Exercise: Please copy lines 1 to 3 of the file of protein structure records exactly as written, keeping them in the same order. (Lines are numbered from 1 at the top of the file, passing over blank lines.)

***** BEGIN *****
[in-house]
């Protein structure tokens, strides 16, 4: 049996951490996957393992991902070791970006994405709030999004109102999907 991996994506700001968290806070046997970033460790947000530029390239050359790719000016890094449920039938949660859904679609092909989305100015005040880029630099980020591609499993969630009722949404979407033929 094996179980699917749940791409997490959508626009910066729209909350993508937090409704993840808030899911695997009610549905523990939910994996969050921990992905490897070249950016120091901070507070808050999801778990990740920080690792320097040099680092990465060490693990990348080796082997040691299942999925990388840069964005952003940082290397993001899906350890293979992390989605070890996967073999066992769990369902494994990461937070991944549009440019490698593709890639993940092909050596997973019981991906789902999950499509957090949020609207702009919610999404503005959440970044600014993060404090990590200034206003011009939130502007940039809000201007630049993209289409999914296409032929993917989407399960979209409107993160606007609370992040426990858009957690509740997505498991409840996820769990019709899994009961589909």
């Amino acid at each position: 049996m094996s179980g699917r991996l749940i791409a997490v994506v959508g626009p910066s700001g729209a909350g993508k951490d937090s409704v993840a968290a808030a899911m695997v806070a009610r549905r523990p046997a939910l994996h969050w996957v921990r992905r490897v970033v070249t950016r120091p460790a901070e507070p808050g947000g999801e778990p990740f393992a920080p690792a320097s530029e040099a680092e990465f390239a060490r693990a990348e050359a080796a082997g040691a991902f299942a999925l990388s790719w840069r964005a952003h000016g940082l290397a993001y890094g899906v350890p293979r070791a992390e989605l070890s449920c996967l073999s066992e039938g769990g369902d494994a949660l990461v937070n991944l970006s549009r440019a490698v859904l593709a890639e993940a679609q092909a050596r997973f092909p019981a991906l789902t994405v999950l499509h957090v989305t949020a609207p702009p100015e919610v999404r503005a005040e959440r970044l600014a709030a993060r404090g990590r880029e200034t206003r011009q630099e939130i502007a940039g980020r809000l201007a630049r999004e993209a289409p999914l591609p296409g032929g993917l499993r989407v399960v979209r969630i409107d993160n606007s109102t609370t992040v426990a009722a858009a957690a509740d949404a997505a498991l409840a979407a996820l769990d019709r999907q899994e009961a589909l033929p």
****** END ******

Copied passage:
[in-house]
């Protein structure tokens, strides 16, 4: 049996951490996957393992991902070791970006994405709030999004109102999907 991996994506700001968290806070046997970033460790947000530029390239050359790719000016890094449920039938949660859904679609092909989305100015005040880029630099980020591609499993969630009722949404979407033929 094996179980699917749940791409997490959508626009910066729209909350993508937090409704993840808030899911695997009610549905523990939910994996969050921990992905490897070249950016120091901070507070808050999801778990990740920080690792320097040099680092990465060490693990990348080796082997040691299942999925990388840069964005952003940082290397993001899906350890293979992390989605070890996967073999066992769990369902494994990461937070991944549009440019490698593709890639993940092909050596997973019981991906789902999950499509957090949020609207702009919610999404503005959440970044600014993060404090990590200034206003011009939130502007940039809000201007630049993209289409999914296409032929993917989407399960979209409107993160606007609370992040426990858009957690509740997505498991409840996820769990019709899994009961589909």
């Amino acid at each position: 049996m094996s179980g699917r991996l749940i791409a997490v994506v959508g626009p910066s700001g729209a909350g993508k951490d937090s409704v993840a968290a808030a899911m695997v806070a009610r549905r523990p046997a939910l994996h969050w996957v921990r992905r490897v970033v070249t950016r120091p460790a901070e507070p808050g947000g999801e778990p990740f393992a920080p690792a320097s530029e040099a680092e990465f390239a060490r693990a990348e050359a080796a082997g040691a991902f299942a999925l990388s790719w840069r964005a952003h000016g940082l290397a993001y890094g899906v350890p293979r070791a992390e989605l070890s449920c996967l073999s066992e039938g769990g369902d494994a949660l990461v937070n991944l970006s549009r440019a490698v859904l593709a890639e993940a679609q092909a050596r997973f092909p019981a991906l789902t994405v999950l499509h957090v989305t949020a609207p702009p100015e919610v999404r503005a005040e959440r970044l600014a709030a993060r404090g990590r880029e200034t206003r011009q630099e939130i502007a940039g980020r809000l201007a630049r999004e993209a289409p999914l591609p296409g032929g993917l499993r989407v399960v979209r969630i409107d993160n606007s109102t609370t992040v426990a009722a858009a957690a509740d949404a997505a498991l409840a979407a996820l769990d019709r999907q899994e009961a589909l033929p």